Many societies would deal with the problem by a classification system. This might be a compulsory one (it is against the law to allow a child to see this film) or a matter of guidance (parents are advised that this film is considered unsuitable for children). Children might be forbidden to see some films unless accompanied by an adult. A system might also be designed to inform parents and others why a film is thought unsuitable (violence, cruelty, bad language, explicit sex or drug use etc.).There must be balance between what is intended to be achieved, and the cost in terms of limiting people’s rights—the rights of those who make films and the rights of those who want to watch them.
The ideas used in the 2002 case are now in our Constitution—in Article 24. The idea of putting them there is not just to give the courts a yardstick for measuring limitations on rights. It was to make law makers and law proposers think before they enact. For the same reason, no law passed since the Constitution can limit right at all unless it is clearly stated in the law that it is intended to limit rights and the limits are clearly expressed.
The provisions of the Film and Stage Plays Act that the court said were unconstitutional still seem to be there. This is an indication of how seriously government takes court decisions (and human rights).
Clearly some change in the law is needed. But there is a problem with how Kenya goes about making law. A rational way to do it would be to ask ‘Do we have a problem?’ We need to understand what our problem is, what the causes of the problem are, including what the current law is, before we go on to prepare a new law. In order to ensure that any new law is effective we need to think about different ways of achieving the purpose. This will also help us avoid laws that limit rights more than necessary, and are therefore unconstitutional.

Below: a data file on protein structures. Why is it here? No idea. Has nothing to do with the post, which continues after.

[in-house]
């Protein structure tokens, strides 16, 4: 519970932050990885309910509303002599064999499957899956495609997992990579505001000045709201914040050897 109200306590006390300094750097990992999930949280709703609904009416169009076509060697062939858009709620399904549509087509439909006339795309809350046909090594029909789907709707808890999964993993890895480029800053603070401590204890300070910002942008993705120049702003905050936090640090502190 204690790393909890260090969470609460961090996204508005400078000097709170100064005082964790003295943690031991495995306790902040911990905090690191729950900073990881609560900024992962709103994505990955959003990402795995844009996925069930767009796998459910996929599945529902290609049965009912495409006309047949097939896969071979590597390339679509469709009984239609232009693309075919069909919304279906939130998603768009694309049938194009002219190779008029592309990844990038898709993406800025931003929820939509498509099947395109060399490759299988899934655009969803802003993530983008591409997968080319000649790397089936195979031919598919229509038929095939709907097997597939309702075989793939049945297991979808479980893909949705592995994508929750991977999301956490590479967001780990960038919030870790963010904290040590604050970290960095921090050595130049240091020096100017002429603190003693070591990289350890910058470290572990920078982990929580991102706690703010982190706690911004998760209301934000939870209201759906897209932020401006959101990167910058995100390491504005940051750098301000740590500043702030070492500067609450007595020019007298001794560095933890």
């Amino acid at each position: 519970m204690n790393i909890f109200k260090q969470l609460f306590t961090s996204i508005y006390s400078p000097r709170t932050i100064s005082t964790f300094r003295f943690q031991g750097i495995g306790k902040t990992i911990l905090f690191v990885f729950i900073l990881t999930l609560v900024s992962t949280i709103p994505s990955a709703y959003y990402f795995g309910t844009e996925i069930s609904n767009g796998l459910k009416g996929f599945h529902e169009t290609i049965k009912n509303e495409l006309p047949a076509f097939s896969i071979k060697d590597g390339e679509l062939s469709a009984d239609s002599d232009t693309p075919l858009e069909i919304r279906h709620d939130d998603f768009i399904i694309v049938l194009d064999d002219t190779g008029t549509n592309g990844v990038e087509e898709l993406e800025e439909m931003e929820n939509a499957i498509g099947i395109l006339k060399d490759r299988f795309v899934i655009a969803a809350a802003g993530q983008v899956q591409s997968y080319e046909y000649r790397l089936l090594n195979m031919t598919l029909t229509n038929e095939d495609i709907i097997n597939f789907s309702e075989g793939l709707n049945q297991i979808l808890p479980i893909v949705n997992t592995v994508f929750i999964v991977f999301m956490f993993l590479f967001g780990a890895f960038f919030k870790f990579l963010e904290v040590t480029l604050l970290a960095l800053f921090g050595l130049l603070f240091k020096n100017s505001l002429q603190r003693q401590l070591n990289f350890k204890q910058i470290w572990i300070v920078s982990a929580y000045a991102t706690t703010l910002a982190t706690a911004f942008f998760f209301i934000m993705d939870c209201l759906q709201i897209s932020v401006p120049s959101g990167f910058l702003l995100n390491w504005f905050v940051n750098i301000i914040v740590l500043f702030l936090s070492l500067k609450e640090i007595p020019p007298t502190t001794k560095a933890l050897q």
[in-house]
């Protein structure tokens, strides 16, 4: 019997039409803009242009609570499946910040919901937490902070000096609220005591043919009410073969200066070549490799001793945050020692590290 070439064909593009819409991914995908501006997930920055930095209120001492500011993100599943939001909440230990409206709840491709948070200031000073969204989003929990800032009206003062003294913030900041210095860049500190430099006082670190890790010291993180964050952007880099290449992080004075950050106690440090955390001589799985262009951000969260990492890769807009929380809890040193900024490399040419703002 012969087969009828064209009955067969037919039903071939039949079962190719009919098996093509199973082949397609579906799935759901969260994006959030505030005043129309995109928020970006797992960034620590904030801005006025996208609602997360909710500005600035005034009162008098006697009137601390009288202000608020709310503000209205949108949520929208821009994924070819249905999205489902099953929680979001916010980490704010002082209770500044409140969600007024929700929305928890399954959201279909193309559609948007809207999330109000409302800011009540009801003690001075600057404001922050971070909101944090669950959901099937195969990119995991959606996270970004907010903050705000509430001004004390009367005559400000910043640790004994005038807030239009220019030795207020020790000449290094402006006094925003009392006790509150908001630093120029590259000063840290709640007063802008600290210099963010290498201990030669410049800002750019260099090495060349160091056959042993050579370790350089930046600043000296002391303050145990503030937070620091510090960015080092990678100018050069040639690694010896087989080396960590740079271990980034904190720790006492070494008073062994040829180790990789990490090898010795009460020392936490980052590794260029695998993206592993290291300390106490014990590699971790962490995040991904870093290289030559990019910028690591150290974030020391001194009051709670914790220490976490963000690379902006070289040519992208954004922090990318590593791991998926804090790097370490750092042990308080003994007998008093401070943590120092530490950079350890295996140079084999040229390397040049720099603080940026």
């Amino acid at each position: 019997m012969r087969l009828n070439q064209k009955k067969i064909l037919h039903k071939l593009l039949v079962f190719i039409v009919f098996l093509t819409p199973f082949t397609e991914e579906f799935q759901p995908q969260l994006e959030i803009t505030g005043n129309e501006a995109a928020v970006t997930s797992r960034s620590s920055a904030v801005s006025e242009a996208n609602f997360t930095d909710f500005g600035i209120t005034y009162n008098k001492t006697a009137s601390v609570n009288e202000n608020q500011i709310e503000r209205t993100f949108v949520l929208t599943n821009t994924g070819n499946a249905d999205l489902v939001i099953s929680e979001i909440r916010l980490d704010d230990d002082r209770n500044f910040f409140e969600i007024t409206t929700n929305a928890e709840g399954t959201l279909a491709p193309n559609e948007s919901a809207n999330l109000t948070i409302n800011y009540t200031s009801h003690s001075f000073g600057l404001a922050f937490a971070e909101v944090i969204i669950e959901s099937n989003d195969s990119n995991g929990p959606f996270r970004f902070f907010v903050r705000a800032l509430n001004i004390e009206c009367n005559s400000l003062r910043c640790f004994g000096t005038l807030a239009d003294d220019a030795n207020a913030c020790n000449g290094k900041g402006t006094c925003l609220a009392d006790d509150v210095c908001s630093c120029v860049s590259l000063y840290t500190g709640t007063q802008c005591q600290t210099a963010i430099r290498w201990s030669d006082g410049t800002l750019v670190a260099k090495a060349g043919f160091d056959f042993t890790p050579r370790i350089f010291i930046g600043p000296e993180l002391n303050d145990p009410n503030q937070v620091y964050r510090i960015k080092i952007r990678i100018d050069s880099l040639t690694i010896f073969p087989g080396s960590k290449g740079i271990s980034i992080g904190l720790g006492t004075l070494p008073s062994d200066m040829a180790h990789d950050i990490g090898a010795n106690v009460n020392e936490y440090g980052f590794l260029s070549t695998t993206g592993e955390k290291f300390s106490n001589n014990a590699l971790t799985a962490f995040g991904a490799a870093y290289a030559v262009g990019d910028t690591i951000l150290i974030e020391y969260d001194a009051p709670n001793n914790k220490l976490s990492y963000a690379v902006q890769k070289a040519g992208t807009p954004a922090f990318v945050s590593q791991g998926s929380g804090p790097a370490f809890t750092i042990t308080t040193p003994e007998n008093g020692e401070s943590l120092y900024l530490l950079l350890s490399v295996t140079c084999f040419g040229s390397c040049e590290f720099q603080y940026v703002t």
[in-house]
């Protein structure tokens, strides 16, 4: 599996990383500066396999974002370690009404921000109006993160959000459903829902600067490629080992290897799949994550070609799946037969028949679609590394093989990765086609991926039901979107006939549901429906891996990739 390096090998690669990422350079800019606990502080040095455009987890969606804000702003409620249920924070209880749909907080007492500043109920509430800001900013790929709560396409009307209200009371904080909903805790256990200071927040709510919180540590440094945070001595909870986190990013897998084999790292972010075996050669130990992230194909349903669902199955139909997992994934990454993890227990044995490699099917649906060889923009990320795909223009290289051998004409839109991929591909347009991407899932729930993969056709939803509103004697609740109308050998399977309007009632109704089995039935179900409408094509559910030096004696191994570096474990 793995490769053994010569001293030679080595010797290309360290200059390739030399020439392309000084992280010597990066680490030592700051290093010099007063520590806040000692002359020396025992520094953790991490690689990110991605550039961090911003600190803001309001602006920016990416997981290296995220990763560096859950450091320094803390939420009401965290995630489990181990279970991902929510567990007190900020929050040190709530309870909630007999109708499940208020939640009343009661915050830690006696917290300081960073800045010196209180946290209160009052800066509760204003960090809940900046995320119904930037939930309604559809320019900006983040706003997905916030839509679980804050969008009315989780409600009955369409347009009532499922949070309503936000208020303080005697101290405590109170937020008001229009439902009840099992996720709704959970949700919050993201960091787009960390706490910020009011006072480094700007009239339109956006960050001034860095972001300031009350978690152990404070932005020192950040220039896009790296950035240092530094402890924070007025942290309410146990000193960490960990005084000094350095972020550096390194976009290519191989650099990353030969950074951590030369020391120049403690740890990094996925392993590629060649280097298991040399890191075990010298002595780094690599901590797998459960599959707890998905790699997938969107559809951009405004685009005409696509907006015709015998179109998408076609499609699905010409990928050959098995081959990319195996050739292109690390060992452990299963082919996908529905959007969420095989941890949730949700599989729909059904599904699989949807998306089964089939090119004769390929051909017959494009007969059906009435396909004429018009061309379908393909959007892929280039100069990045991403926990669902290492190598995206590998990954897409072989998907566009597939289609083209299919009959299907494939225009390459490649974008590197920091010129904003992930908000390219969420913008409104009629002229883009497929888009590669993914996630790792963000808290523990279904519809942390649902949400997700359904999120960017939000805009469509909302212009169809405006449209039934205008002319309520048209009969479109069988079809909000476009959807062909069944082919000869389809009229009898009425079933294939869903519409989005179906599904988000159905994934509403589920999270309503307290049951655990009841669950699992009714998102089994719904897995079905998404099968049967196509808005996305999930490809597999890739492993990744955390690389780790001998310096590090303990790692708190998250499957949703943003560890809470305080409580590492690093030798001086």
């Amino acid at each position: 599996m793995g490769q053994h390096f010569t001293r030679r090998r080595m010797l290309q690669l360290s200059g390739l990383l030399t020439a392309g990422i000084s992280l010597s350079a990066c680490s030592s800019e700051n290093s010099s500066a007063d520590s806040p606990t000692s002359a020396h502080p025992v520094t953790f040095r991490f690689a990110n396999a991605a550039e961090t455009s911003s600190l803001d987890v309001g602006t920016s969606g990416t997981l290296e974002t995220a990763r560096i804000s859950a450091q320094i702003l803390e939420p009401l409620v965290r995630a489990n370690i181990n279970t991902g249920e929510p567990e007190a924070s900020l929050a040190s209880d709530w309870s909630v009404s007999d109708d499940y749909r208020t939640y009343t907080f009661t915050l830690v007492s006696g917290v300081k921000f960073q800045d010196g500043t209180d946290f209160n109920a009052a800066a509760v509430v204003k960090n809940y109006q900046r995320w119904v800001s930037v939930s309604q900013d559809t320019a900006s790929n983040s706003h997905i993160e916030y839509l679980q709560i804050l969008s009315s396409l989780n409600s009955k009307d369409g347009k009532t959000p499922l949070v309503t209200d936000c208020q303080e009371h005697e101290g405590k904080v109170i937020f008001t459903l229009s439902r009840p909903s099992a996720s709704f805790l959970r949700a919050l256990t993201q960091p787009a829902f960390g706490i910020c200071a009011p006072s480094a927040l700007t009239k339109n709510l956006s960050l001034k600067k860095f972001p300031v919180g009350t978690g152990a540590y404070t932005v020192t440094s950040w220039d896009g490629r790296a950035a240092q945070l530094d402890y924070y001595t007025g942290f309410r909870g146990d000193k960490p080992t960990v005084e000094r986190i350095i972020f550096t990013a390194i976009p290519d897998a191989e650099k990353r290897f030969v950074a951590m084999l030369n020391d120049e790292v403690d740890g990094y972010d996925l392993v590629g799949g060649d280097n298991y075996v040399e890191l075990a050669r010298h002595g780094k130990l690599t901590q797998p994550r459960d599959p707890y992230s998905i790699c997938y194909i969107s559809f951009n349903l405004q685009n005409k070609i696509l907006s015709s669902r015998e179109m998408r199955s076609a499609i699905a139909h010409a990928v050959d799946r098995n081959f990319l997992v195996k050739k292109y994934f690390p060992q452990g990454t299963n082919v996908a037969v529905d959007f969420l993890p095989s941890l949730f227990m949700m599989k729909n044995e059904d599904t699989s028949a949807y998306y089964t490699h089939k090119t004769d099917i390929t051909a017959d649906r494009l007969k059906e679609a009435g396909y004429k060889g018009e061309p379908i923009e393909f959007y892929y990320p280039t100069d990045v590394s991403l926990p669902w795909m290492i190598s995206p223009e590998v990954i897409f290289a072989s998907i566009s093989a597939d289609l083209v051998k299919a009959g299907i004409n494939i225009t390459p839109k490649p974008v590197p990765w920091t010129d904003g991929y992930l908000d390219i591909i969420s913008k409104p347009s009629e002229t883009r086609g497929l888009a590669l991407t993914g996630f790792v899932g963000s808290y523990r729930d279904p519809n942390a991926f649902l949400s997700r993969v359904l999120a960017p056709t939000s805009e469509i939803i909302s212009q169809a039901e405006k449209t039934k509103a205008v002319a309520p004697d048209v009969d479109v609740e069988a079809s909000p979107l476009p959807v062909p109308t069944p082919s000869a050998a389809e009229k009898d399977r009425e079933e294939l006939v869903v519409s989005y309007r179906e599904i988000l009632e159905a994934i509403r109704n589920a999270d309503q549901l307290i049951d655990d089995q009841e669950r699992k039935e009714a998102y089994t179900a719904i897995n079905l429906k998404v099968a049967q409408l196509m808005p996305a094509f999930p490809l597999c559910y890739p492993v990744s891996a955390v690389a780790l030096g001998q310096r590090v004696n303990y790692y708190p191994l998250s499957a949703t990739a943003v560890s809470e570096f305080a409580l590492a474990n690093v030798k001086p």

Those who are proposing a change in the law, whether government or some other sector, should feel obliged to think through the issues in this way. And then they should be prepared to set down in writing an analysis of the problem and the possible solutions with evaluations of the possible solutions. And at this stage the writing should not be in the form of a draft law.
Premature production of a draft law presents only one solution. This prevents other people, including the public who have a right to participate in decision making, knowing what alternatives have been considered, which rejected and why. A draft law does not have reasons. It does not include costs (financial, human or societal). A draft law can hide weak thinking. And it is hard to make radical changes and embrace new solutions once the stage of drafting law has been reached. And while lawyers may find law easy to read (and even for lawyers not all law is easy), most people do not enjoy reading law. The form will obscure the substance. And if the law is not well drafted (as all too much Kenyan law is not) even lawyers may find it hard to understand what is intended.
Tuesday’s meeting ended on this sort of note: let’s go back to the drawing board. Think (in a participatory way) about what the issues are, what we want to achieve and how they can be achieved including whether the law is at all the best way to do it.
Finally, we should remember the importance of the right or rights involved. We are talking of people’s livelihoods. And of people’s ability to be themselves. But above all we are talking about freedom of expression. Nothing worth doing in society can be done without the expression of ideas. Those ideas may be unpopular in some quarters at some times. But the right to express one’s ideas, one’s beliefs, one’s suggestions, one’s hopes and one’s fears are absolutely central to the realities of the vision of the Constitution and to the sovereignty of the people.
Jill Cotrell Ghai
The author is a director of Katiba Institute